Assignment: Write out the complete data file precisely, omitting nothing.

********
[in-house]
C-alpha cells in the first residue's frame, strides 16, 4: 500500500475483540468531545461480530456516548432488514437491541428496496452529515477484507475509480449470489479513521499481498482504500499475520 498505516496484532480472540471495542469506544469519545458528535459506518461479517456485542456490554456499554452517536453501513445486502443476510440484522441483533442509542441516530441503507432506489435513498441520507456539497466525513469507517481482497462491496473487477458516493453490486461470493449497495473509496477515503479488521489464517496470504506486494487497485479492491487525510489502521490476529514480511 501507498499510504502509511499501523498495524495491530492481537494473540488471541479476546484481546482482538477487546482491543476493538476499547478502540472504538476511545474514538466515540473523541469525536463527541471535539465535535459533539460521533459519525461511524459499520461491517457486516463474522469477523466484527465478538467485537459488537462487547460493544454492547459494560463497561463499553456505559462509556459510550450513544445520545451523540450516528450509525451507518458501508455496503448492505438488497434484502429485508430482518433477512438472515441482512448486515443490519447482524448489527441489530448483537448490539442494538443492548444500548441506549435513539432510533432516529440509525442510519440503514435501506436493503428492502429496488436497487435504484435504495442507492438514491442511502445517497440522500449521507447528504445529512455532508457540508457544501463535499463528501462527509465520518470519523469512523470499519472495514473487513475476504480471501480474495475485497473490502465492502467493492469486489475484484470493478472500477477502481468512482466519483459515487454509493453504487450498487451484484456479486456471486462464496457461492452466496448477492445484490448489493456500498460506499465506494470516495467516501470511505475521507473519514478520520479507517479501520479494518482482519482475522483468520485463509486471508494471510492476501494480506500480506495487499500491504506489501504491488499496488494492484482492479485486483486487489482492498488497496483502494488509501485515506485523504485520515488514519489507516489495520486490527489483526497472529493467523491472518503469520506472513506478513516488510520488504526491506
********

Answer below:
[in-house]
C-alpha cells in the first residue's frame, strides 16, 4: 500500500475483540468531545461480530456516548432488514437491541428496496452529515477484507475509480449470489479513521499481498482504500499475520 498505516496484532480472540471495542469506544469519545458528535459506518461479517456485542456490554456499554452517536453501513445486502443476510440484522441483533442509542441516530441503507432506489435513498441520507456539497466525513469507517481482497462491496473487477458516493453490486461470493449497495473509496477515503479488521489464517496470504506486494487497485479492491487525510489502521490476529514480511 501507498499510504502509511499501523498495524495491530492481537494473540488471541479476546484481546482482538477487546482491543476493538476499547478502540472504538476511545474514538466515540473523541469525536463527541471535539465535535459533539460521533459519525461511524459499520461491517457486516463474522469477523466484527465478538467485537459488537462487547460493544454492547459494560463497561463499553456505559462509556459510550450513544445520545451523540450516528450509525451507518458501508455496503448492505438488497434484502429485508430482518433477512438472515441482512448486515443490519447482524448489527441489530448483537448490539442494538443492548444500548441506549435513539432510533432516529440509525442510519440503514435501506436493503428492502429496488436497487435504484435504495442507492438514491442511502445517497440522500449521507447528504445529512455532508457540508457544501463535499463528501462527509465520518470519523469512523470499519472495514473487513475476504480471501480474495475485497473490502465492502467493492469486489475484484470493478472500477477502481468512482466519483459515487454509493453504487450498487451484484456479486456471486462464496457461492452466496448477492445484490448489493456500498460506499465506494470516495467516501470511505475521507473519514478520520479507517479501520479494518482482519482475522483468520485463509486471508494471510492476501494480506500480506495487499500491504506489501504491488499496488494492484482492479485486483486487489482492498488497496483502494488509501485515506485523504485520515488514519489507516489495520486490527489483526497472529493467523491472518503469520506472513506478513516488510520488504526491506